The Skull Measuring Business

A miscellany of murderous little facts from the hidden spaces of anthropology in Ireland: Some Background

Ciarán Walsh set up in 2010 following the international success of his exhibition “John Millington, Photographer.” His followed this with the ground-breaking “Headhunter” project in 2012 and developed it into a four-year investigation of ethnographic fieldwork conducted by Dublin Anthropometric Laboratory between 1891 and 1900.

His research was funded by the Irish Research Council  and the Shanahan Research Centre (formerly Kimmage Development Studies Centre). The academic programme was managed by Maynooth University in association with the School of Medicine TCD.  The research phase of the project concluded in January 2019 and Walsh was awarded a PhD (Arts) in June 2002.

The Skull Measuring Business

The Dublin Anthropometric Laboratory Laboratory remained something of a mystery to the historians who rewrote the history of of anthropology in the 1890s and still influence accounts of what Haddon was doing in Ireland. Haddon’s story is complicated his involvement in craniology, which his friend and mentor Patrick Geddes derided as the ‘skull measuring business’ in a letter written at the end of 1889.

The Irish Headhunters in action, Charles R. Browne (left) and Alfred Cort Haddon measuring Tom Connelly’s skull in 1892. Courtesy of the Board of Trinity College, University of Dublin.

Three years later Haddon took a selfie of himself and Charles R. Browne measuring Tom Connelly’s skull in the Aran Island and explaining that photograph has generated a ground breaking history of Anglo-Irish anthropology in the context of home rule and a wider anti-imperial movement.

Murderous Little Facts

Francis Galton recalled a conversation with Herbert Spencer about the relation between theory and fact.

He [Spencer] burst into a good-humoured and uproarious laugh, and told me the famous story which I have heard from each of the other two who were present on the occurrence. Huxley was one of them. Spencer, during a pause in conversation at dinner at the Athenaeum, said, “You would little think it, but I once wrote a tragedy.” Huxley answered promptly, “I know the catastrophe.” Spencer declared it was impossible for he had never spoken about it before then. Huxley insisted. Spencer asked what it was. Huxley relied, “A beautiful theory, killed by a nasty, ugly little fact.”

Francis Galton, 1908, Memories of My Life, p. 258).

I came across this quite late in my research, but it neatly summarised what I was finding. Unpacking the Dublin Anthropometric Laboratory – literally and metaphorically – produced a lot of facts that did not fit well established historical narratives of anthropology in Ireland and England in the 1890s. It became clear that some of those narratives needed to be killed off and significant elements of the history of  anthropology re-written. The history of the Dublin Anthropometric Laboratory and its programme of ethnographic fieldwork in the West of Ireland is a case in point.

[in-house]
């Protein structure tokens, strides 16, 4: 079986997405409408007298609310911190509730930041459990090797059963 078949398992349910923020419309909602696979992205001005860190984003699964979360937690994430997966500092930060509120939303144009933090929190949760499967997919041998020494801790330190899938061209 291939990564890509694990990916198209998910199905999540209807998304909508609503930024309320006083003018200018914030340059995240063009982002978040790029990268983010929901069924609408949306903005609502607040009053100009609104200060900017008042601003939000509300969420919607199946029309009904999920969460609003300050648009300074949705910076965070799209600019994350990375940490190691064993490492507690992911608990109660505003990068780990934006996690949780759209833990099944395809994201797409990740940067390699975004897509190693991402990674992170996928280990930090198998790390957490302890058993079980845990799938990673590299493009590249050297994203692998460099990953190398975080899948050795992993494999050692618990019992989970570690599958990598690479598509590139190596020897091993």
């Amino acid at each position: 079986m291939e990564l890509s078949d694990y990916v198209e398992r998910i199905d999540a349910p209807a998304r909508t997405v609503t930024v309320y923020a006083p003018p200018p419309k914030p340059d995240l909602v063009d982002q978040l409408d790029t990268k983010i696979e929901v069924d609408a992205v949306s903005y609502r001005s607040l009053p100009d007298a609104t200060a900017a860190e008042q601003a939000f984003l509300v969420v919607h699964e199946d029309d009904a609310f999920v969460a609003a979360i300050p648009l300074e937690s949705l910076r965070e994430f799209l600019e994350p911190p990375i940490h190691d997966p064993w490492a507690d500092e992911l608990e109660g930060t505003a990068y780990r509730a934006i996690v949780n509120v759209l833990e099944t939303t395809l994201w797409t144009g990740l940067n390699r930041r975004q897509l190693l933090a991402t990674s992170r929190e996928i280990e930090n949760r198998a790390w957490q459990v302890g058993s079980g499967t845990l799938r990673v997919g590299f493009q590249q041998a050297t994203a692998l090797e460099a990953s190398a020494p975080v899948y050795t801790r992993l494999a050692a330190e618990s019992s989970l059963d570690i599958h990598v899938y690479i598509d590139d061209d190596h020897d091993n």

Anthropology’s Forgotten Spaces in Ireland

The Dublin Anthropometric Laboratory is a largely forgotten space. It usually warrants little more than a footnote in the history of anthropology, usually in the context of the career of Haddon.

The Laboratory opened in TCD in June 1891 and, when it ceased ceased operation in 1903,  its collection of anatomical specimens were put into storage in the Department of  Anatomy. Andrew Francis Dixon, who replaced Cunningham as Professor of Anatomy in 1903, kept some records but these were put into long term storage – in a tea-chest under the anatomy theatre – in 1948, along with the collections of the Anthropological and Comparative Anatomy Museums. In 1986 Forrest (1986: 1384) found no trace of the original records of the Dublin Anthropometric Laboratory. All that was left was a considerable collection of human remains that were hidden away in the “skulls passage” behind the anatomy theatre.


These skulls are the subject of a repatriation claim by communities in Inishbofin, Aran, and The Glen (St Finian’s Bay) in Kerry. Provost Paddy Prendergast supported the claiming 2021, TCD did a u-turn when the “Old” Anatomy Working Group objected to repatriation shortly afterward. Negotiations entered a new phase in July 2020 when Provost Linda Doyle agreed to meet community representatives on September 1, 2022 to discuss the repatriation claim.


 Academic Research in the Anthropology of Europe


Posted on

August 22, 2022